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Wagah ceremony offers a glimpse of India's response to Pulwama attack

How the beating retreat ceremony at India- Pakistan border checkpost looks, and feels, in wake of the Pulwama attack

Deepsekhar Choudhury  |  Attari, Amritsar 

Wagah retreat ceremony
Wagah retreat ceremony

'Please don't raise slogans other than Bharat Mata ki Jai, Hindustan Zindabaad and Vande Mataram,' the parade anchor repeatedly cautions the audience which has gathered to witness the beating retreat ceremony at Wagah-Attari.

Emotions run high among all those who have gathered here. On any other day, one would expect intense patriotism and a little bit of anger at Pakistan. Not today. It has not been a week since a suicide bomber rammed a vehicle laden with explosives into a convoy of paramilitary personnel. The blood of the 40 soldiers, who might have been sharing wisecracks one moment and were blown up the next, hasn't dried.

When a group of youngsters hurls expletives at Pakistan, a Border Security Force (BSF) jawan raps them. "Is this why you guys have gathered here?" he reprimands in a bada bhai tone. Most of us are confused what our response should be.
Schoolchildren sitting on the front row turn backwards. Two of their accompanying elders, presumably teachers, ask them to 'look at the mazedaar outfits of the parade party.'

On a usual day, middle-aged elders in the crowd would have taken exception to the youngsters. Perhaps, sneered at them if not asked them to behave. But today they seem to be unsure if Pakistan doesn't deserve a mouthful.

Wagah retreat ceremony

After the attack, one which Sachin Tendulkar, who never sledged back no matter however nasty the opposition got, called 'dastardly', the generally well-behaved Indian has been at a loss, searching for ways to chip away at the enemy - - on social media and chai shops alike.

For the last half an hour, the sun has been troubling us. Curious members of the audience try hard to shield their eyes against the sun with their hands and look across the gates. They want to know what's happening on the other side of the border. Geography intends a pun at this site. The sun rises in India, the east, and sets in Pakistan, the west.

A jawan invites women members of the audience to the parade track to dance to patriotic songs. Ladies make a beeline and flood the 25-30 yards wide stage. The crowd has ceased shifting in their seats. We sing along and cheer the volunteers. A R Rahman's Oscar winning 'Jai Ho' entices those seated to shake a leg and break a jig. When 'Suno gaur se duniya walon, buri nazarna hum pe daalo' plays, some members of the troupe change their stance from the audience - facing to Pakistan - facing. We cheer them loud enough to send the message across.

Wagah retreat ceremony

How does a civilian who wants to participate in India's response do his bit? Prime Minister Narendra Modi said in the aftermath of the bombing that he understands the 'deshkeliyekuchkarguzarne ki ichha'. The desire to play one's part for the cause of the nation.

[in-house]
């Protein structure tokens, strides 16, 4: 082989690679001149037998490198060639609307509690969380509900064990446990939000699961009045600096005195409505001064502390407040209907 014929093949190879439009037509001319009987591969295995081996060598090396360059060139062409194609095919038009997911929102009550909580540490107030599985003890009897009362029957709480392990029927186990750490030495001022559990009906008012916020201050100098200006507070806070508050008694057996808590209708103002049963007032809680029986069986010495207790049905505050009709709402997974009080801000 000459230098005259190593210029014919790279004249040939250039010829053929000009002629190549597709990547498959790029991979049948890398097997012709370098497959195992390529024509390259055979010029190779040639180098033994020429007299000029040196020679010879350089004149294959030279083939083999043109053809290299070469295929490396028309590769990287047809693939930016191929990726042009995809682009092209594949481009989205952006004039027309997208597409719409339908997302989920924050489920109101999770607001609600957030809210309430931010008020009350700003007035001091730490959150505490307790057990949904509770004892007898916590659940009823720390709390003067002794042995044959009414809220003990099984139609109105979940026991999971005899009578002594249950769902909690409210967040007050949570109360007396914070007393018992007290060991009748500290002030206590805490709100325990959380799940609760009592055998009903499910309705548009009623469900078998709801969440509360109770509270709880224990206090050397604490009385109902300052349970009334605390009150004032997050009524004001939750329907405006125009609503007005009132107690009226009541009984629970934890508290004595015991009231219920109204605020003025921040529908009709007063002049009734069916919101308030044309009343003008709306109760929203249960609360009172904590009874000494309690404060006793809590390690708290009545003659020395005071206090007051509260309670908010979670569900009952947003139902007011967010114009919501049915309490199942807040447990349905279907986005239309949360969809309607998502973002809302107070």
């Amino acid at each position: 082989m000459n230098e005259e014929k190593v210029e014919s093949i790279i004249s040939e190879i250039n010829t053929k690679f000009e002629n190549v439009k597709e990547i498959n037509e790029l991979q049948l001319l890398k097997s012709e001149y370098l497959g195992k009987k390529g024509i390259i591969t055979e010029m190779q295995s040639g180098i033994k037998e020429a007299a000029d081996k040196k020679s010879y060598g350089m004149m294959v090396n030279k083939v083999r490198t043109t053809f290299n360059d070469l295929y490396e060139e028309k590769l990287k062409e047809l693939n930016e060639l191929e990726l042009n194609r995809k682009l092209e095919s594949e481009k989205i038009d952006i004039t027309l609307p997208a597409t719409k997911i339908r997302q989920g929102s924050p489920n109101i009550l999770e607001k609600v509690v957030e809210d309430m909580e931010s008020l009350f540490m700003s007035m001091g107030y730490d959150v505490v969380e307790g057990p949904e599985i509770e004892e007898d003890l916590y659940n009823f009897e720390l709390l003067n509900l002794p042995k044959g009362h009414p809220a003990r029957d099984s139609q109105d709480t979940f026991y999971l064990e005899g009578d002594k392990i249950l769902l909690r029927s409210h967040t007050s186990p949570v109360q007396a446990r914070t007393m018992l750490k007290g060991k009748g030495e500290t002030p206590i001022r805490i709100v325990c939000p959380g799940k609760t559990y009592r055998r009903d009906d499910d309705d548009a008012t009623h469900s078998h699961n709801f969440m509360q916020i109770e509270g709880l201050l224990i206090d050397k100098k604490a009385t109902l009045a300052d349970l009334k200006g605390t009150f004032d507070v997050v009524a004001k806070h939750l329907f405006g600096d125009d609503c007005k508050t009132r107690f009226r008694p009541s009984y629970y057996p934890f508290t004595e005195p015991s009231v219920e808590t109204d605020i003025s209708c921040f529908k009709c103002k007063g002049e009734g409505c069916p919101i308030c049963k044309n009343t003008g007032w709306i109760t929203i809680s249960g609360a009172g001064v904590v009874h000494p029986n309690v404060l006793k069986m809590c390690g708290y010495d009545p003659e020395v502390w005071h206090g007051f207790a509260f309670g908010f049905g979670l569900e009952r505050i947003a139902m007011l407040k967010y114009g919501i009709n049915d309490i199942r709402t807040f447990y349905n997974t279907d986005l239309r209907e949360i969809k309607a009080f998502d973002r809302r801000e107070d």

At the Hague, where a former Indian navy officer accused of spying by Pakistan is fighting his execution, an Indian diplomat snubbed a Pakistani official by folding hands in a 'namaste' when greeted with a handshake. On social media, the diplomat won many hearts - - offering fellow countrymen a symbol, and a sample of, telling Pakistan how hurt by the latest act of terrorism Indians are.

The ladies are back to their seats. The parade starts, led by two women soldiers. A speaker is blaring with commands. The parade anchor goads the audience to raise their decibels. In the following half an hour, we see a regular beating retreat episode. Perhaps, the patriotic slogans are a bit more intense today. The heaviness in the jawans' hearts may have descended down to their feet, resulting in a harder thumping.

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Wagah retreat ceremony

Towards the end of the routine, is a customary shaking of hands between the Indian commandant and his Pakistani counterpart. It happens. The symbolism of the drawing out of the two pairs of white-gloved hands and the hand shake is too fast for a crowd at a distance to notice, or react to.

As the ceremony comes to an end, a BSF jawan tells the crowd to disperse from the amphitheatre and leave it clean. The unruly youngters have once again resumed anti-Pakistan slogans. A jawan tells them to stop and leave. They shout a couple of slogans in praise of Maharashtra and Shivaji, and then click selfies.

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While at the final exit, after crossing two or three gates named 'Exit', I try to strike a conversation with a jawan. "Do you think there might be a war?" I ask. He gives me a disconcerted look and says "We will do our duty".

Twitter: @deepsekharc

First Published: Wed, February 20 2019. 10:49 IST